Vasogenic brain edema is a frequent complication of ischemic stroke. The mechanism of the blood-brain barrier opening that underlies the edema formation is poorly understood. In the present study we examined the response of endothelial cells cultured from adult human brain to thrombogenic and fibrinolytic factors that possibly accumulate in the occluded vascular segments in ischemic stroke. Methods The changes in the morphology of cultured human brain microvascular endothelial cells were observed by phasecontrast light microscopy and quantified with computerized morphometry. Results Active proteases (eg, thrombin, plasmin, urokinase) as well as heparin and protamine, but not fibrinogen and antithrombin III, produced significant changes in endothelial cell morphology. Two shape patterns of contraction were observed: protamine treatment resulted in rounded cells with a decrease in both cell perimeter and area, whereas all other agents induced spiderlike cell morphology with increased perimeter and reduced area. The rate of contraction was dose dependent, and at comparable enzyme concentrations plasmin produced faster contraction than thrombin. The observed changes were reversed 3 hours after abrogating the treatment. Conclusions In an in vitro model we have demonstrated that factors involved in thrombus formation and dissolution induce endothelial cell contraction, which could affect focally the permeability of the blood-brain barrier by opening paracellular avenues between endothelial cells in vivo. Thus, the genesis of brain edema in thromboembolic stroke or occasionally during fibrinolytic therapy can be attributed in part to the contact of these factors with the microvascular endothelium.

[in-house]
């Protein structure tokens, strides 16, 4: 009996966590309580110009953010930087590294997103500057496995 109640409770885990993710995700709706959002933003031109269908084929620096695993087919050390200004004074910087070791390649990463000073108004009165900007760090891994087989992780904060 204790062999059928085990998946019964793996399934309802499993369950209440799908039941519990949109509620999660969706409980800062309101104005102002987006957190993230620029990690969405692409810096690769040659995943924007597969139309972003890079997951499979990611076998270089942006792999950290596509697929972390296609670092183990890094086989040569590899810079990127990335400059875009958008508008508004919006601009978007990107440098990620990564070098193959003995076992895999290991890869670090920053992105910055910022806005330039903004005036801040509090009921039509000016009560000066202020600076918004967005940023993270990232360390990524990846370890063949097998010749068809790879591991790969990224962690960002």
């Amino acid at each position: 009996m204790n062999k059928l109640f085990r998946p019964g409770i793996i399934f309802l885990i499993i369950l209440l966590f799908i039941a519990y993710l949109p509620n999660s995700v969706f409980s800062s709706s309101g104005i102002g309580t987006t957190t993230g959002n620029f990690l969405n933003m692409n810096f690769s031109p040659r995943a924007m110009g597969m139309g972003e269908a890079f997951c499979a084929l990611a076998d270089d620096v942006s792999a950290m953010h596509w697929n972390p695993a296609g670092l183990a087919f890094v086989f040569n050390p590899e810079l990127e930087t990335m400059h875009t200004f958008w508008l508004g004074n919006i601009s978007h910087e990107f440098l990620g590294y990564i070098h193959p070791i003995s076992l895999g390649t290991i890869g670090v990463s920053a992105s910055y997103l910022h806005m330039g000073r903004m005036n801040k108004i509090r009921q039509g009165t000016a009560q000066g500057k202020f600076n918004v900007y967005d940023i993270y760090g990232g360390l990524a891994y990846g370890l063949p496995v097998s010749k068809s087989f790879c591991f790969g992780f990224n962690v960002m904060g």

ASJC Scopus subject areas
- Clinical Neurology
- Cardiology and Cardiovascular Medicine
- Advanced and Specialised Nursing